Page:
‘Cio-Cio-San is a song, a melody'
MADAMA BUTTERFLY remains one of the most beloved Puccini operas – and one of his most difficult works for contemporary directors as it touches topics such as colonialism and male dominance. Kirsten Dehlholm, founder of the Danish artistic collective Hotel Pro Forma, talks about her vision for a modern approach to the opera and its heroine.
Marie Mergeay (MM): Who is Cio-Cio-San for you? What is her story?
Kirsten Dehlholm (KD): Cio-Cio-San is a song, a melody... For the composer, she was the pretext for creating the most magnificent sad music. She's a reservoir of emotions. This girl of 15, a symbolic victim of Western colonial behaviour, subjected to the laws and traditions of her culture, attempts to escape the barriers imposed by poverty, but fails - the only solution left to her is death.
Love? Freedom? A change in social status?
Cio-Cio-San is a young Japanese woman, nicknamed Butterfly, who accepts a pro forma marriage with an American officer, Pinkerton – that leads her to reject her culture, her past and her ancestors. Once the marriage is celebrated and after one night of love, Pinkerton leaves, promising to return ‘when the red-breasted robins are busy nesting.' Three years pass and Butterfly is still waiting and hoping. Love? Freedom? A change in social status? When Pinkerton returns accompanied by his lawful wife, an American, Butterfly understands that he will never consider her as his wife and kills herself.
MM: With RACHMANINOV TROIKA, you brought together and staged three short, very little-known Rachmaninov operas. Is your approach different now that you are tackling the famous, much-appreciated opera MADAMA BUTTERFLY?
KD: The story of Butterfly is indeed well known, thanks to the opera, the broadway musical and the film. Our staging will bring a new perspective to it, as seen by ghosts. By killing herself, Cio-Cio-San becomes a ghost obliged to recount her story without respite in order to find peace.
The concept of ghosts is very significant in Asian culture, even today.
The concept of ghosts is very significant in Asian culture, even today. The soloist singer, placed at the front of the stage, is an aged ghost. She is not the character in, but the narrator of the story; the voice that tells the story. Cio-Cio-San, the young girl of 15, is played by a life-size puppet.. The soloist-narrator carries the music and the voice, while the puppet amplifies the emotion of the music through the simplicity and expressiveness of its mute gestures.In this staging, the ghost motif is also associated with the evocation of the ancestors.
They appear when Butterfly rejects her culture and traditions by agreeing to marry Pinkerton. We give them a strong visual presence: they are menacing, mysterious, mute. But at the end, when Butterfly commits suicide, they embrace her and welcome her to the realm of the dead.
MM: Hotel Pro Forma usually puts together a specific artistic team for each production. Who are the 'guest artists' of MADAMA BUTTERFLY?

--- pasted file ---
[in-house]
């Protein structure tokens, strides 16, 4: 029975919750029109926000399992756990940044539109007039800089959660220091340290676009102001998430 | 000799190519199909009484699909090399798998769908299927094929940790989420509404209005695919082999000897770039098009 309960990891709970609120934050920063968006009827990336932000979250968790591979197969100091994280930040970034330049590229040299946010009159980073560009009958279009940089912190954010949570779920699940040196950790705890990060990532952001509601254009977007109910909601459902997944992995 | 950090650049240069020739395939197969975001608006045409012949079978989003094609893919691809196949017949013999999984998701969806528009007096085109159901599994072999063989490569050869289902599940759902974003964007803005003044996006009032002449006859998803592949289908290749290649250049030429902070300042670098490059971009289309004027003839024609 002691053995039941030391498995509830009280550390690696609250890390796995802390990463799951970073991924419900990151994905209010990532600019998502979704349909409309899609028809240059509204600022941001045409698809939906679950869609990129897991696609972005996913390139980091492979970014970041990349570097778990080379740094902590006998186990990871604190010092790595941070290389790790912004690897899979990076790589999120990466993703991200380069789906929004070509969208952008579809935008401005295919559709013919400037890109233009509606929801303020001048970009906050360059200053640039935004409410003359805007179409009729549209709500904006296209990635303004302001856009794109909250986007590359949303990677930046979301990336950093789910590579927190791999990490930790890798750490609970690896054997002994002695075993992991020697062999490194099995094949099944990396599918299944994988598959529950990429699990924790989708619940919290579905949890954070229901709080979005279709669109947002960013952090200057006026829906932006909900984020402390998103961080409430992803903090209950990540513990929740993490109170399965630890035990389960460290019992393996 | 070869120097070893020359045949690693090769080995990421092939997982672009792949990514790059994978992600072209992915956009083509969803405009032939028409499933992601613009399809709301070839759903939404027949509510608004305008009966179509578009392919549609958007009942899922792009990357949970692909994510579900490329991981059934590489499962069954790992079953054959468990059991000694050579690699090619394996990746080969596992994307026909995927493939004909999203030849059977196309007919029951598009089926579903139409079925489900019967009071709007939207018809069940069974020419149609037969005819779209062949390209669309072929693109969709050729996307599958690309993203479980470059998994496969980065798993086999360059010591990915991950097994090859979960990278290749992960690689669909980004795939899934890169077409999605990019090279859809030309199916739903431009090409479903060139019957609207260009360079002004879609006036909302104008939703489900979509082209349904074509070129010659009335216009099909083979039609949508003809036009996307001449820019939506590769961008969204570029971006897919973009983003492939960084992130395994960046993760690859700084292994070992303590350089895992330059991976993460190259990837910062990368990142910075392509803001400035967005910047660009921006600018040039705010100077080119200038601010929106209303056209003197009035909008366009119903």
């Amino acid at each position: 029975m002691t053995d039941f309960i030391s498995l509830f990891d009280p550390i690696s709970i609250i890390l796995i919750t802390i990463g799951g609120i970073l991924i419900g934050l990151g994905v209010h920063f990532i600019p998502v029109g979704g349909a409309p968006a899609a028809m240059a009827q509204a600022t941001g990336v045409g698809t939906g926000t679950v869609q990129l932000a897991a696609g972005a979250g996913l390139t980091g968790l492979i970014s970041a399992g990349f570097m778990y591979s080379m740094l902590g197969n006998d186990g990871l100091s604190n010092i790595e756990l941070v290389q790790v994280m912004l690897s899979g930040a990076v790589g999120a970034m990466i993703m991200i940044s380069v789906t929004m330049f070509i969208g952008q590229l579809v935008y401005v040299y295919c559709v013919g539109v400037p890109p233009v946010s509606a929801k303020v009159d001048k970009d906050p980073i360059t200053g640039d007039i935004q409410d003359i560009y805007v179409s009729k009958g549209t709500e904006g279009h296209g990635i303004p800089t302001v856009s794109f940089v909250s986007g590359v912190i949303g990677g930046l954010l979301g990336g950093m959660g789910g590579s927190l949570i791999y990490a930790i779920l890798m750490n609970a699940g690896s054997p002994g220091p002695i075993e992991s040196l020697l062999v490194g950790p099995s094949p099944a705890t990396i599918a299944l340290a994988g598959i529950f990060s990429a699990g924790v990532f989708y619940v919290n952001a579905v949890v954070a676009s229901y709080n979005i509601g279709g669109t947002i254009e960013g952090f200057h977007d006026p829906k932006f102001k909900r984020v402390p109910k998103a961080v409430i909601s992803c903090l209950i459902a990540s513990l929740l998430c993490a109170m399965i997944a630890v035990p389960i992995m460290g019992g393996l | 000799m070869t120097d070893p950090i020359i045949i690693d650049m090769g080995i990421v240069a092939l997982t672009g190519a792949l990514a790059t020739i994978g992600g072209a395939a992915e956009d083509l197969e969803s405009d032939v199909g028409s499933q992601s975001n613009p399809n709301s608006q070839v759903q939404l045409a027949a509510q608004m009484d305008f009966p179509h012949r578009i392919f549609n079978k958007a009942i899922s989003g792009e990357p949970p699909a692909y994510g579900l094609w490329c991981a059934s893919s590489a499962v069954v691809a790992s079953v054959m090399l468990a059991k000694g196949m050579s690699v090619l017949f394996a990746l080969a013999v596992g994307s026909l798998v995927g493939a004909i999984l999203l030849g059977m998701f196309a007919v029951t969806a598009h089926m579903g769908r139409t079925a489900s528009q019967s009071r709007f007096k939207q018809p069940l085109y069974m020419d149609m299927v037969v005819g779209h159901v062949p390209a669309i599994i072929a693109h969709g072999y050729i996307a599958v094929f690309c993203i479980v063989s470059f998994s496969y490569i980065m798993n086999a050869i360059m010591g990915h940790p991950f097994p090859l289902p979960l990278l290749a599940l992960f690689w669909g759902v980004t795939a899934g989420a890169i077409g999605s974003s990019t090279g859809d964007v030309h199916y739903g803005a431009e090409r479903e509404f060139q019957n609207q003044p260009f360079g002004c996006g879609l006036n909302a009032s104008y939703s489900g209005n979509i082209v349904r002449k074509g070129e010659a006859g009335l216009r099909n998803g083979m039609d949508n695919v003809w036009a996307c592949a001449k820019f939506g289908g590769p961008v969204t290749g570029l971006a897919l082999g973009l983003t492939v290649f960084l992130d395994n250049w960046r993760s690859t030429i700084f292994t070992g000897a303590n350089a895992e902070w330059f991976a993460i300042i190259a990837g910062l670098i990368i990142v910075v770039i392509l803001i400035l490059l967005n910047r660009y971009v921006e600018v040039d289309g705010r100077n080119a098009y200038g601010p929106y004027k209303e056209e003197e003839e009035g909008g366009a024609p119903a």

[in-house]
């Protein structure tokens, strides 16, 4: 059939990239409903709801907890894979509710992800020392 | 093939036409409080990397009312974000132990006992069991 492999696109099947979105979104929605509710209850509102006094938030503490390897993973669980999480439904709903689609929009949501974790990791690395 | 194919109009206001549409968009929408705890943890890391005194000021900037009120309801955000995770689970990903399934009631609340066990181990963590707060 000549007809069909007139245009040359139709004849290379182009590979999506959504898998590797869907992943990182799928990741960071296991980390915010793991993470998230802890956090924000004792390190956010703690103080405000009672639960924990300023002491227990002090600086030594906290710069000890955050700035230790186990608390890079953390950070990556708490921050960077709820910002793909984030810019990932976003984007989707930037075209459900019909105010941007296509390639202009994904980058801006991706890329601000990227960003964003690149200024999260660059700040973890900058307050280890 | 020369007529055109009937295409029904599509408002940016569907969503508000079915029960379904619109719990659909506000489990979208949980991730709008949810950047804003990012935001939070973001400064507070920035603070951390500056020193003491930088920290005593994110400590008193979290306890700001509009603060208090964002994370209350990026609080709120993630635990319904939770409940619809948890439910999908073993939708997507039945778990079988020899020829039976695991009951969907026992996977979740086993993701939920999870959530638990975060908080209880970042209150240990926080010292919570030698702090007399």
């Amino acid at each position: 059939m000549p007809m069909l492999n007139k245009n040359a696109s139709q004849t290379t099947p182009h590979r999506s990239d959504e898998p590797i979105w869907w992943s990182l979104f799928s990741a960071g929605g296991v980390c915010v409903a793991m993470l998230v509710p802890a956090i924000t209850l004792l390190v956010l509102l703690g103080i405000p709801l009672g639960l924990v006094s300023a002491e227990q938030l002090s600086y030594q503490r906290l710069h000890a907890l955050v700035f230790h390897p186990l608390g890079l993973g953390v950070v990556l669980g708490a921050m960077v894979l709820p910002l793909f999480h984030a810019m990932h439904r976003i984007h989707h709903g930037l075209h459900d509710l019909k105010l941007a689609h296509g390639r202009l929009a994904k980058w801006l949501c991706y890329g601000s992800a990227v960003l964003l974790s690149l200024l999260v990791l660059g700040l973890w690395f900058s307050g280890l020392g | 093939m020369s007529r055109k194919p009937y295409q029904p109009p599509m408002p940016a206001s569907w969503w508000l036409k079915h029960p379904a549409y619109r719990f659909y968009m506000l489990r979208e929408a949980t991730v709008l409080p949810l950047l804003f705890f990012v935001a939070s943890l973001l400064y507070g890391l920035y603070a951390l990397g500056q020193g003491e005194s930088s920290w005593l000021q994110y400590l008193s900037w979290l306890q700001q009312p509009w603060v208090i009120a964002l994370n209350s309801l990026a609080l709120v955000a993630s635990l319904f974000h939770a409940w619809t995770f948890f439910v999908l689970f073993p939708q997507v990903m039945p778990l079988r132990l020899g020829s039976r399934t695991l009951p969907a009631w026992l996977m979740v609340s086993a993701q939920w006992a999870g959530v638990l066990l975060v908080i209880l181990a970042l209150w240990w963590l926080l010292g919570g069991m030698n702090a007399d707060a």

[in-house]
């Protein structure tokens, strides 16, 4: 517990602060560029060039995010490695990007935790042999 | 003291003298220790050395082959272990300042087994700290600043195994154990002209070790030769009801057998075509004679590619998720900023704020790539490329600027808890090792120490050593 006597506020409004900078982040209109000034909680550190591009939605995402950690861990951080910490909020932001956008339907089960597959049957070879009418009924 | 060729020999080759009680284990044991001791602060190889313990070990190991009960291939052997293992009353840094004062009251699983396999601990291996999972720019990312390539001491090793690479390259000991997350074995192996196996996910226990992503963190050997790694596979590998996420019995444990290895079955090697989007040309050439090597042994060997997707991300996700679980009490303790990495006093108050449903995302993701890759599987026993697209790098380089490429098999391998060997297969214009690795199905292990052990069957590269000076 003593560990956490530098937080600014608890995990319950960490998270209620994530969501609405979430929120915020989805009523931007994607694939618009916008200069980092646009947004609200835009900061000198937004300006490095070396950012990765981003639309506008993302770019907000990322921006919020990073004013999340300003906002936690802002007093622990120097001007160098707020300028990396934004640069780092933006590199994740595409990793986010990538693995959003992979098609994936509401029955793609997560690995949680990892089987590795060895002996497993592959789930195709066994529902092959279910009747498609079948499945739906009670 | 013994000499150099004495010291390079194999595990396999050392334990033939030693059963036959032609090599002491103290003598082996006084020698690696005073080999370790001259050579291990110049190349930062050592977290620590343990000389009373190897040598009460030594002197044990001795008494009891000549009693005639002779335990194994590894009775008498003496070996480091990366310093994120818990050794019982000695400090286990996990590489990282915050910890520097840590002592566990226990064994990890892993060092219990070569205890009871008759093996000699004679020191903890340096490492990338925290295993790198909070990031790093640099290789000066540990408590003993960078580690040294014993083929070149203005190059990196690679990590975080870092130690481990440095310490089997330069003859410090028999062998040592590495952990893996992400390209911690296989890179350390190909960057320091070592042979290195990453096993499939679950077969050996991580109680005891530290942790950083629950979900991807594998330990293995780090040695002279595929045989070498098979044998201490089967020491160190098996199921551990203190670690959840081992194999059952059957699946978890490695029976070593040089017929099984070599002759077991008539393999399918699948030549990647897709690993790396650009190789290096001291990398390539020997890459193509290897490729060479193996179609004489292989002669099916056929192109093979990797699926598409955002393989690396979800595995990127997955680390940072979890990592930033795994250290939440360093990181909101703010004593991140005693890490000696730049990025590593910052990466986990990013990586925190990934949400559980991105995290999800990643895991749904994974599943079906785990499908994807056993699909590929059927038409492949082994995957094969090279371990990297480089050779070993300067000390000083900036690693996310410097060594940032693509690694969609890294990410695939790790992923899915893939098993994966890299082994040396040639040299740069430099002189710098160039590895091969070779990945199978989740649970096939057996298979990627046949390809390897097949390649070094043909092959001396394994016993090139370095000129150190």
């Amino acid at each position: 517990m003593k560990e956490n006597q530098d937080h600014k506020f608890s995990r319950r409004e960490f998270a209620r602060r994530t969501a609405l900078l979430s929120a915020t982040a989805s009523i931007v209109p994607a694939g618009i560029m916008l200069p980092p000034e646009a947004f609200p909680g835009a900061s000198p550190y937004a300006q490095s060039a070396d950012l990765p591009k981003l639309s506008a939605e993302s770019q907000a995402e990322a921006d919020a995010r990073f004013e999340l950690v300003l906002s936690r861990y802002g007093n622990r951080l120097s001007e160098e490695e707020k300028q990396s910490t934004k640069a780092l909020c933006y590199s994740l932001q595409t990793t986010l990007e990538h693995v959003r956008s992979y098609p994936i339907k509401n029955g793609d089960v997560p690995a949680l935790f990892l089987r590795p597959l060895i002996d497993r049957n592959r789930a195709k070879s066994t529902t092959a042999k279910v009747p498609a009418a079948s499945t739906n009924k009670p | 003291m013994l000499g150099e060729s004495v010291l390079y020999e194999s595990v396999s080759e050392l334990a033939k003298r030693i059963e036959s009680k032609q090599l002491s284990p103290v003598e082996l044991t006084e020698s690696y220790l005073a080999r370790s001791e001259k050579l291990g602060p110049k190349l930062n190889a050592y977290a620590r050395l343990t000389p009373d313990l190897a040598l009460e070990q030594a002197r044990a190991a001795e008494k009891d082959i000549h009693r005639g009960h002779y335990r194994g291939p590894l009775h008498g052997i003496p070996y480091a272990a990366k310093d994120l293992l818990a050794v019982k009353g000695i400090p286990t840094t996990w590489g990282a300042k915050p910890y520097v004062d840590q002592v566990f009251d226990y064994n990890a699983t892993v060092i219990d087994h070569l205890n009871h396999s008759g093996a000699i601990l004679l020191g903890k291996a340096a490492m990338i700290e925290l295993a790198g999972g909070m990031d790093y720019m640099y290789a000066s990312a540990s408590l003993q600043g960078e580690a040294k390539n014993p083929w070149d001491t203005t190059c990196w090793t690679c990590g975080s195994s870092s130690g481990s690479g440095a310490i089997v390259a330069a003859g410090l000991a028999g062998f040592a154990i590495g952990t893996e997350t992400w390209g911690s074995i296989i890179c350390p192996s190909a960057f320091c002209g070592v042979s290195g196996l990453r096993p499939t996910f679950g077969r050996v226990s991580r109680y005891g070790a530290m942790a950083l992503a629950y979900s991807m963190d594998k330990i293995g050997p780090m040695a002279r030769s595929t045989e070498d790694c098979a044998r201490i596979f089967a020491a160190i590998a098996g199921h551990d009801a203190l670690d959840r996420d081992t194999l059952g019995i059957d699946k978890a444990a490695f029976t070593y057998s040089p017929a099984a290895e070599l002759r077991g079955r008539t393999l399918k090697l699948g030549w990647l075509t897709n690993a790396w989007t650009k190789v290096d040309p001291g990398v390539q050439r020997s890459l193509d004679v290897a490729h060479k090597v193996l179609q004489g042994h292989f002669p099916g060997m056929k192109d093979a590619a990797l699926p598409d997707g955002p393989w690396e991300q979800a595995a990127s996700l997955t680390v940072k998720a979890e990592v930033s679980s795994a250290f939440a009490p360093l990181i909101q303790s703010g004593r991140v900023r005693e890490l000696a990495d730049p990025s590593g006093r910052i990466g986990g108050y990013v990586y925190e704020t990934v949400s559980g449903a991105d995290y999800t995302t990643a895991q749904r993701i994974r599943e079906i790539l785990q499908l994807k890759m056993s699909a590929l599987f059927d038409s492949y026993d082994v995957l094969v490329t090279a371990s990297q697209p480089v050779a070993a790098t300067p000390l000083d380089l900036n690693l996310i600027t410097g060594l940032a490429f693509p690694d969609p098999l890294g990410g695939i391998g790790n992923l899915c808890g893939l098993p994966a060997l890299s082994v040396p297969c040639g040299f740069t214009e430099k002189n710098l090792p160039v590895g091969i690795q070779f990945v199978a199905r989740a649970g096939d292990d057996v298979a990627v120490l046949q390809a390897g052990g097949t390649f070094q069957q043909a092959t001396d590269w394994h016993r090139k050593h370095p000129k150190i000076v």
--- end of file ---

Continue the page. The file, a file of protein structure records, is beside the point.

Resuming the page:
KD: Indeed, for each production Hotel Pro Forma seeks out performers, designers and technicians who have the talent and experience required for a given project. For MADAMA BUTTERFLY, our concept requires a special team of puppet-makers and puppeteers. The Ulrike Quade Company has been involved from the very beginning to find the right expression for the puppet that has been made in Japan especially for our production.
A visual score, composed of global scenic images
Our staging is based on a visual score, composed of global scenic images. A 'moving chorus' of 12 dancers creates the kinetic motifs and visual variations in a more static scenic landscape. These dancers must bring and represent objects in each scene; they embody the ancestors, dressed in large costumes. The Japanese dancer Kenzo Kusuda developed the choreography of the dancers or as we call them: the ninjas.
MM: What happens in the preparation phase, particularly with the puppets and the puppeteers?
Puppet and singers must get used to each other.
KD: The puppeteers rehearse for a rather long time with the puppet before its encounter with the soloists. Puppet and singers must get used to each other. We impose the rules of their interaction: an equilibrium between distance and proximity, between live performance and imagination.
MM: In Puccini's opera and the sources of the libretto, the story of Cio-Cio-San is told by men. Does it make a difference that now a female director, you, tells the story of Butterfly?
We wanted to challenge the idea of a suffering female character.
KD: It's challenging to work on a very well-known opera. The comparison with previous productions is inevitable. You can't touch the score or the libretto, but it is possible to transform the staging. When we looked more deeply into the story of MADAMA BUTTERFLY, we wanted to challenge the idea of a suffering female character who is merely more than a victim of the dominant male culture. Our narration includes an idea of vengeance. The moment has come, after all these tragic BUTTERFLIES. Towards the end of the opera, stepping out of her function as a narrator, she gives voice to a short burst of fury. Then comes a kind of redemption. She must find peace so that her ghost can be released.